Zimbabwe’s government has been operating with the precision and predictability of a hunting escapade of a three-headed-monster – each of the two heads with a mind of its own and the third with a severe dual personality disorder.
President Robert Mugabe’s Zanu – PF and the two Movement for Democratic Change (MDC) factions the larger, MDC-T, led by Prime Minister Morgan Tsvangirai the smaller (MDC) led by Deputy Prime Minister (DPM) Arthur Mutambara – the country’s three main political parties were forced into a government of national unity (GNU) in the wake of the sham June 2008 presidential runoff that followed the hung March election after signing a Global Political Agreement (GPA) which was appended to the country’s constitution as the 19th amendment.
The GPA was guaranteed by the Southern Africa Development Community (SADC) along with the African Union (AU) but its SADC that acts as the supreme court of appeal in GPA related disputes.
A decade-long economic decline stopped and rampant human rights abuses eased but a sense of personal security remains elusive and so does trust among the main political players as they jostle to position themselves for an electoral victory in the next poll.
While the impasse between Zanu –PF and the former opposition political parties was predictable the fall out between Mutambara and his then party’s Secretary General and current Industry and Commerce Minister, Welshman Ncube further complicated the small Southern African country’s politics.
Now Mutambara and Ncube are in a nasty dog-fight which is on occasion threatening GNU operations.
Following the MDC’s 2005 split with Tsvangirai’s larger group, Ncube’s faction’s top two posts were then occupied by Gibson Sibanda and himself, both Ndebele who constitute just 14 per cent of the country’s population, so either for a lack of confidence that a Ndebele can successfully compete for the country’s presidency they decided to parachute Mutambara, a Shona and former vibrant student activist, out of practically nowhere, to their party’s top post. This was hoped to challenge Tsvangirai’s popularity and pacify the larger Shona tribal group, who make up 82 per cent of Zimbabweans, amid accusations that the split had largely happened along tribal lines.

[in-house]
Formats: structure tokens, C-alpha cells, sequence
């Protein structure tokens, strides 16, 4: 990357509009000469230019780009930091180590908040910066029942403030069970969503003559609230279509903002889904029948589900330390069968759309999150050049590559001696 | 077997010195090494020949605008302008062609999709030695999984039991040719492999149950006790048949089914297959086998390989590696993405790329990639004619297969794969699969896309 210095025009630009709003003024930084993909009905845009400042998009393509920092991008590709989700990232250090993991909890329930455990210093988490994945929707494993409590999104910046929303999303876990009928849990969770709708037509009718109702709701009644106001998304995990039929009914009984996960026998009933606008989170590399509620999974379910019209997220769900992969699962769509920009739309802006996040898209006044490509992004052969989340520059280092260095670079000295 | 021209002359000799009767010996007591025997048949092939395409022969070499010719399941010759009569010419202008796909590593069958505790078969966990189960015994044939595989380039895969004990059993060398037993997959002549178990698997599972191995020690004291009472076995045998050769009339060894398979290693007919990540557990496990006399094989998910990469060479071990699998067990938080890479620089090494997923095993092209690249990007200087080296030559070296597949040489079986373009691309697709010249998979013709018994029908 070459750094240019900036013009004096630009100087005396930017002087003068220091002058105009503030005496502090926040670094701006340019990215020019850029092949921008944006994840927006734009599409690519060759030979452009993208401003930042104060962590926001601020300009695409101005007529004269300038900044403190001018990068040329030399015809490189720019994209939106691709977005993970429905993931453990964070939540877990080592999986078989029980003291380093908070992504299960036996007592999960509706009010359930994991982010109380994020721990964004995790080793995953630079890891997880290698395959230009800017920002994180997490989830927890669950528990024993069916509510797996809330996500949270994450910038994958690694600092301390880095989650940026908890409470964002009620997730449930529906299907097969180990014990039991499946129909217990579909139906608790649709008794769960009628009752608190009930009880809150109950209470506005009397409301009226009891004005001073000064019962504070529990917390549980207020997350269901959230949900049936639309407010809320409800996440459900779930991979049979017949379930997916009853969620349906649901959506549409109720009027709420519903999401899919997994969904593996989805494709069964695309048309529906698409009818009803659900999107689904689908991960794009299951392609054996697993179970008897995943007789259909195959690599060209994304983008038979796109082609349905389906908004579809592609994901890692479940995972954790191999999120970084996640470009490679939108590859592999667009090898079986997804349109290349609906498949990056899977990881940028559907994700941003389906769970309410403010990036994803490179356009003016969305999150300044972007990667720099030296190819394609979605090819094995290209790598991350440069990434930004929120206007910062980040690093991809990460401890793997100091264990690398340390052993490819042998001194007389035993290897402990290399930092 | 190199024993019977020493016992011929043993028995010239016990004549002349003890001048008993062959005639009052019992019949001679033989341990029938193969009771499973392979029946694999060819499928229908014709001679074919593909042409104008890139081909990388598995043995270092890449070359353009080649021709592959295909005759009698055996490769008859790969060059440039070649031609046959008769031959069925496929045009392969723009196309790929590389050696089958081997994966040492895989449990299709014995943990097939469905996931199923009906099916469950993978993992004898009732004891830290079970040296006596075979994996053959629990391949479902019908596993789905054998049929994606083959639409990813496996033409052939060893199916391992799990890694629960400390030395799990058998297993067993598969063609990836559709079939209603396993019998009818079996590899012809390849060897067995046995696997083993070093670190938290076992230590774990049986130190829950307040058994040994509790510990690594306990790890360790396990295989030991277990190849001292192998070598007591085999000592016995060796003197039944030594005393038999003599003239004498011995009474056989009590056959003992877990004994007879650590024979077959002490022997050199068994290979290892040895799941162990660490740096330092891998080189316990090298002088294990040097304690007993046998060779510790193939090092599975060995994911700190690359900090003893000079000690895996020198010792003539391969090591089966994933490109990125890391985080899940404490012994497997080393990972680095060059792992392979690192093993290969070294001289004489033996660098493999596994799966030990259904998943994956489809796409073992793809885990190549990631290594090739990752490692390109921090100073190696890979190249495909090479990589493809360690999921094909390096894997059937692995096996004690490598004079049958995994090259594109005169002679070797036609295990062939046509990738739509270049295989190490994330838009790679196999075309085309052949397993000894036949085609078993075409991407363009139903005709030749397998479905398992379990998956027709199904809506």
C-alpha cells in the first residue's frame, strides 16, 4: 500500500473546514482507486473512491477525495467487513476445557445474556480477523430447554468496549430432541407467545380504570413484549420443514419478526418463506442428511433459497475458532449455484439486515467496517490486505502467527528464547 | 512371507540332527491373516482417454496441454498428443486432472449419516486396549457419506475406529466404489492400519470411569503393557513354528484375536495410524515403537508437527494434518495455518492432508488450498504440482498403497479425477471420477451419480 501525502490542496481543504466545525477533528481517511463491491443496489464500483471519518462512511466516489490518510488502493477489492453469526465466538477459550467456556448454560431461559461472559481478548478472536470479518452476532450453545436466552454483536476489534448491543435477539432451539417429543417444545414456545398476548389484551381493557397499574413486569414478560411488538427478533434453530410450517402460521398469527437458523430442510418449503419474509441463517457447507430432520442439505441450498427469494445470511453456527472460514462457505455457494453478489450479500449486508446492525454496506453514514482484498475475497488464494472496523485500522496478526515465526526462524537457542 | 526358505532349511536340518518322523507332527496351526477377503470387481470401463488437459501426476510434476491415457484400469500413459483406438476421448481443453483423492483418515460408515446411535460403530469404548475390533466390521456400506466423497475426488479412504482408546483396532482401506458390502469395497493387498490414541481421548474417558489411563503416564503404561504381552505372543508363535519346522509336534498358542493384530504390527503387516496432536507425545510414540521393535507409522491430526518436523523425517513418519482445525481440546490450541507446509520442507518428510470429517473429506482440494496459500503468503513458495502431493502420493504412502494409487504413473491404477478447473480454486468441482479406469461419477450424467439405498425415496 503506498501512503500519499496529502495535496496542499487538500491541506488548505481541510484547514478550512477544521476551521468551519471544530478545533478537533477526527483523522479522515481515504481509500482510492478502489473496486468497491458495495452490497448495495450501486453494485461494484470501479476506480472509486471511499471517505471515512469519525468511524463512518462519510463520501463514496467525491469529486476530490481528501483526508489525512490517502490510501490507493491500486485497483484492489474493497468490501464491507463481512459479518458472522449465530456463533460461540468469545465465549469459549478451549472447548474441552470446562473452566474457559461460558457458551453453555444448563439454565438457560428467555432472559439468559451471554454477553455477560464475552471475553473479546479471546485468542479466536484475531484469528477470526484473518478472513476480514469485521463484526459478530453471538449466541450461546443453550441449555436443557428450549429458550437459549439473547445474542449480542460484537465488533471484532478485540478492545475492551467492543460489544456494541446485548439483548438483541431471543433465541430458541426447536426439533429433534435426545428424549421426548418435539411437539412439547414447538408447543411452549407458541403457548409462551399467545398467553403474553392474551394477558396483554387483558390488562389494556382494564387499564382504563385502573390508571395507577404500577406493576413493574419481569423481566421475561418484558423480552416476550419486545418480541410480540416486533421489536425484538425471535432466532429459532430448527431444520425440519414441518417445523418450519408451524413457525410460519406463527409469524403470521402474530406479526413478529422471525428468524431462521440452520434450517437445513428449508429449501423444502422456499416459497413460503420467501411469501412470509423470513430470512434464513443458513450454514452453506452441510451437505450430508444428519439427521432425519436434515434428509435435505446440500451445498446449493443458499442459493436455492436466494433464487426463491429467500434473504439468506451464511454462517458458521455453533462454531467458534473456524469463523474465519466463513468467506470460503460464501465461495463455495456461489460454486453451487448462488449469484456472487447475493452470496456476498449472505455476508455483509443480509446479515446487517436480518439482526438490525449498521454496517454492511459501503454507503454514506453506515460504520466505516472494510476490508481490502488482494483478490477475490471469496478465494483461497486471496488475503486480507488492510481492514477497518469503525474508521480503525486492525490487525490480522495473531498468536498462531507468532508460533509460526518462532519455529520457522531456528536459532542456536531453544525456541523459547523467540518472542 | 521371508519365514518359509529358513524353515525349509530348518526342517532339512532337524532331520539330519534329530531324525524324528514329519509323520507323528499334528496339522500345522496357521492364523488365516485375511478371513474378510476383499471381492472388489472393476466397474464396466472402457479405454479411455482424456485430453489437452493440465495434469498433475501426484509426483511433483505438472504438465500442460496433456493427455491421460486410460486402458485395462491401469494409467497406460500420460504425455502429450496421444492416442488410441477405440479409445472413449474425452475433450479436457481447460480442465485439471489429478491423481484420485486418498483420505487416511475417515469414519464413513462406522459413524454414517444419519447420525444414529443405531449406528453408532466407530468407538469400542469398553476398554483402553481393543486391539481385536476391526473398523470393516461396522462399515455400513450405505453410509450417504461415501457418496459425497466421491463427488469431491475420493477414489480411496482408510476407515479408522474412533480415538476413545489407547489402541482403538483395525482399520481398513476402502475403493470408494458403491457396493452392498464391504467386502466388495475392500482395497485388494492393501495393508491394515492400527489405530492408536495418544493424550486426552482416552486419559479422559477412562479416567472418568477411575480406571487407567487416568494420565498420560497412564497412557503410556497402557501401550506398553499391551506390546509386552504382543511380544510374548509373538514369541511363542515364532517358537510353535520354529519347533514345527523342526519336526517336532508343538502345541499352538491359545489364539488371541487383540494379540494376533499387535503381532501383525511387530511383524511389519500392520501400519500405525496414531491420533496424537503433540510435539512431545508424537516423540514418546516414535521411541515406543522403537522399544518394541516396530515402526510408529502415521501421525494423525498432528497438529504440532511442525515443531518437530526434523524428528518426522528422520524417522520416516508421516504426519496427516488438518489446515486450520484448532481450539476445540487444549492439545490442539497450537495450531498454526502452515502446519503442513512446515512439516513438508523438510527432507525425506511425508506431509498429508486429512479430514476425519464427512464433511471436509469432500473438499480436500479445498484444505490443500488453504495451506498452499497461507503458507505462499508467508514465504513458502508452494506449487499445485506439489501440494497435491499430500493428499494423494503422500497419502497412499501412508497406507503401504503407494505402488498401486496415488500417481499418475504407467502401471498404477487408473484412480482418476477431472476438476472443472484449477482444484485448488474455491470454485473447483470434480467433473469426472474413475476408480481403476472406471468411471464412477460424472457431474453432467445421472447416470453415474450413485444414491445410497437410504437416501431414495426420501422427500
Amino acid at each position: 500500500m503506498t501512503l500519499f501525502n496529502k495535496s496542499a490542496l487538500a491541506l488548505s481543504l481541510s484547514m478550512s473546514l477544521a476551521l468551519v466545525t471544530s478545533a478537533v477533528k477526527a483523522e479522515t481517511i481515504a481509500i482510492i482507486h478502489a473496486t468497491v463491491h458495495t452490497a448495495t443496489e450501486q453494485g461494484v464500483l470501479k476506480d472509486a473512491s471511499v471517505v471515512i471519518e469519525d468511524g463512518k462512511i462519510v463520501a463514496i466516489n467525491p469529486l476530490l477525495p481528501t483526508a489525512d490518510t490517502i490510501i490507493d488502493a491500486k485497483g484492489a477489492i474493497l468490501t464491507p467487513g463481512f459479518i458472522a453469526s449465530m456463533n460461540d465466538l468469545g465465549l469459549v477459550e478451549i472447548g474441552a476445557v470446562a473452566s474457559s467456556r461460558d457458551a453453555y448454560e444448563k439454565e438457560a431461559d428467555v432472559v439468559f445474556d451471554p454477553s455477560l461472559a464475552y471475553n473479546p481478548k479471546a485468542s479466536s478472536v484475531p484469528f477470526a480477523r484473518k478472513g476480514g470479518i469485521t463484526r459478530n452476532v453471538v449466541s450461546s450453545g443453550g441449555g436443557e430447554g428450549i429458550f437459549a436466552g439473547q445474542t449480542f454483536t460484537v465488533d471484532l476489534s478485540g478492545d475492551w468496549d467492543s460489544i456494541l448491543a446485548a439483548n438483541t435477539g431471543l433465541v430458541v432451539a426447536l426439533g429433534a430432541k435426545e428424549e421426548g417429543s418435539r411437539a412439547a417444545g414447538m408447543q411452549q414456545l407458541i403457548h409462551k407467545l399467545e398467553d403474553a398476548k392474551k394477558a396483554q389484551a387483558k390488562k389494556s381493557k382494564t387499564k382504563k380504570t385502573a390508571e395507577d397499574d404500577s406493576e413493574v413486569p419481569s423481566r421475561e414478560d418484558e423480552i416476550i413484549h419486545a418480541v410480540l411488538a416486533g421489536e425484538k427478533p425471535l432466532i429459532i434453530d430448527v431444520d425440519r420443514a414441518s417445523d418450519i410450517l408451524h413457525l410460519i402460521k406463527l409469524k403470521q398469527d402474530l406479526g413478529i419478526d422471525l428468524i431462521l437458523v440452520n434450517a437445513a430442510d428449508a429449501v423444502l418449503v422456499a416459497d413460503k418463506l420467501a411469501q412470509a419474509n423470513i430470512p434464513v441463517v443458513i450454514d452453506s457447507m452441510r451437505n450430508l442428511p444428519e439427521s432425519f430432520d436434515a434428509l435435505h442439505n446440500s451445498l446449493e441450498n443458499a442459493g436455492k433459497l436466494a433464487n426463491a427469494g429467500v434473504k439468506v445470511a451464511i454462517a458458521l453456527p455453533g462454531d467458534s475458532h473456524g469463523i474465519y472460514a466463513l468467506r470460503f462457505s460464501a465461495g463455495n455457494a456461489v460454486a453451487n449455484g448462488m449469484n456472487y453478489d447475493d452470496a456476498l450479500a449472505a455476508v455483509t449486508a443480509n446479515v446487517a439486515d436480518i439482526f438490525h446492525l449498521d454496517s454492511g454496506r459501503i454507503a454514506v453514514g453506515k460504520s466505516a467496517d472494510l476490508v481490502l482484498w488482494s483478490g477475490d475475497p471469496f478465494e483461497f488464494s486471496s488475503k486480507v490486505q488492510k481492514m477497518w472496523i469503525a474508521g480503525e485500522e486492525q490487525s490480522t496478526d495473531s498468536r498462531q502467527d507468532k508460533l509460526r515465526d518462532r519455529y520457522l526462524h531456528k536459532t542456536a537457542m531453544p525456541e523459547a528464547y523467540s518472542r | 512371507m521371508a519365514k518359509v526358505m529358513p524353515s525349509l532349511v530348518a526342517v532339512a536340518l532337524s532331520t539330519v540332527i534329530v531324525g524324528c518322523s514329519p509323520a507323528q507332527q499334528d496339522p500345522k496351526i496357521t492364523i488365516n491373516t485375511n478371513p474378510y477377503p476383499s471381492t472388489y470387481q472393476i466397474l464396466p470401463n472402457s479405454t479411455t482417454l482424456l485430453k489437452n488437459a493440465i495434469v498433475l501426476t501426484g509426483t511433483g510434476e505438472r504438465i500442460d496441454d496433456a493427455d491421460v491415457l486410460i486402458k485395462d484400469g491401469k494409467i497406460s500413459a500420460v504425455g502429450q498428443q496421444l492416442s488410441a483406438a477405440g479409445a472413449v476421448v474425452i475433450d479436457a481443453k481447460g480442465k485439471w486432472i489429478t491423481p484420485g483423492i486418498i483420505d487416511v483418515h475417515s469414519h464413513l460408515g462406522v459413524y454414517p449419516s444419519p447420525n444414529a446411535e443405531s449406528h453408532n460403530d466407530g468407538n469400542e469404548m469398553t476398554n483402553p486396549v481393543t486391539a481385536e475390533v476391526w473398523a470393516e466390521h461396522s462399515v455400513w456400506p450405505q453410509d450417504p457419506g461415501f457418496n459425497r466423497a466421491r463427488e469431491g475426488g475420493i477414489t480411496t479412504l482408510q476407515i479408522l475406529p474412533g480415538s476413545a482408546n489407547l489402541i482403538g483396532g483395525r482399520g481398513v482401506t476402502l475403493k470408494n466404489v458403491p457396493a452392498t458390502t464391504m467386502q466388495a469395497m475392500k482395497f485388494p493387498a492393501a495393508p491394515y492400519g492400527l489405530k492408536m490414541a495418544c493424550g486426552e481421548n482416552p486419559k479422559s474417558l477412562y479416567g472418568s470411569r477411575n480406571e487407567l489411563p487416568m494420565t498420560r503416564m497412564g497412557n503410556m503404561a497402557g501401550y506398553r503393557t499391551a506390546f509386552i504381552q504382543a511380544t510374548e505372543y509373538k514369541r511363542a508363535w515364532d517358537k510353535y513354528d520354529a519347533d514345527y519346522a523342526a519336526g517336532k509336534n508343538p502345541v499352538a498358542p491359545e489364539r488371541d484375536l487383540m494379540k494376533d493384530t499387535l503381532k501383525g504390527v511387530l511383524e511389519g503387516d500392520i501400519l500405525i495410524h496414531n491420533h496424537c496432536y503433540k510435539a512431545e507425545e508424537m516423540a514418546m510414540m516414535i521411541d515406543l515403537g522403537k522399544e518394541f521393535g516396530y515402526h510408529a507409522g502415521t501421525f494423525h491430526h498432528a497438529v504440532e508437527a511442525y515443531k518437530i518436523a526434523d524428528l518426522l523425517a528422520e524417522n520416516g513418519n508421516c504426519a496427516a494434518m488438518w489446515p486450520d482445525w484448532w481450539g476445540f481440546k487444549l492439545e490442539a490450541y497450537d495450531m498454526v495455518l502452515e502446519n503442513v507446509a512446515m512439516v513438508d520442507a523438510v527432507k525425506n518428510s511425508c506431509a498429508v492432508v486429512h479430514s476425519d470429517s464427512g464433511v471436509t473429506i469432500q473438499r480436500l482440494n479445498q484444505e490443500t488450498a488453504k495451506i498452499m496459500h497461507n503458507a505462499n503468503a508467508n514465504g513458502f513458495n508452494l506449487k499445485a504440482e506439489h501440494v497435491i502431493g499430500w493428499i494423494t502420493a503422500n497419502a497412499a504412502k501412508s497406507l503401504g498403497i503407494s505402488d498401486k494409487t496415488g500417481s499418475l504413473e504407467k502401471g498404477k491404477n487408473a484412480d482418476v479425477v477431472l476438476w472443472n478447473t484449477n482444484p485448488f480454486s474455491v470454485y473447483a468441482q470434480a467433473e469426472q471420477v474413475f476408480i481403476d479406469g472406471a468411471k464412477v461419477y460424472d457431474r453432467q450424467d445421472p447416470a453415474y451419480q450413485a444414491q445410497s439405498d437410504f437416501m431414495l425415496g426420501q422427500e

In the 2008 presidential election though the Mutambara led MDC failed to secure any parliamentary seat outside of Matabeleland. While the group did not field in every constituency its member who held parliamentary seats in the united MDC like their current Secretary General, Priscilla Misihairabwi – Mushonga among others lost dismally.
Two years into the GNU Mutambara was booted out of the party’s leadership and reduced to a mere party member and ought have relinquished the DPM post to Ncube, but a further two years down the road he still holds on as he contests his ouster in the courts.
The Financial Gazette accuse Mutambara of clinging to the coattails of Mugabe and Tsvangirai which appears to have extended his political life as he clearly have a poor support base following his loss of his only elected post in Zimbabwean politics during the February 2011 MDC congress.
After he contested the congress’ decision in the High Court, a Bulawayo High Court ruling delivered on December 15, 2011 by Justice Lawrence Kamocha however interdicted Mutambara from purporting to be the president of MDC. It also barred him from exercising any further functions vested in the President of the party.
He went on to appeal the ruling in the Supreme Court which, to date, is yet to be heard.
On June 12 this year Justice Bharat Patel dismissed another application by a Mutambara ally Jobert Mudzumwe, chairperson of an MDC faction headed by Mutambara, and 13 others which sought to reverse the results of the 2011 congress that saw Ncube ascend to the presidency. The judgment validated the congress and the election of the new party executive led by Ncube.
Mudzumwe and the 13 party members had argued in their application that the congress was convened and conducted in violation of the MDC constitution accusing the conveners of failing to send notices of the congress to all provinces and districts.
They also argued that there were defects in the nomination process for congress elections, adding that the polls were procedurally conducted because the national chairman was absent from the process. Mudzumwe, who was then the acting chairman of the MDC, snubbed the congress. Patel dismissed the arguments.
“I see no merit in the contention that notices must be send to the districts directly and not indirectly through the provinces. What matters, at the end of the day, is that notices are in fact sent to districts through an appropriate and acceptable form of transmission. In this regard, I can see nothing objectionable in the dispatch of notices to the districts through the provincial structures as happened in this case,” ruled Patel.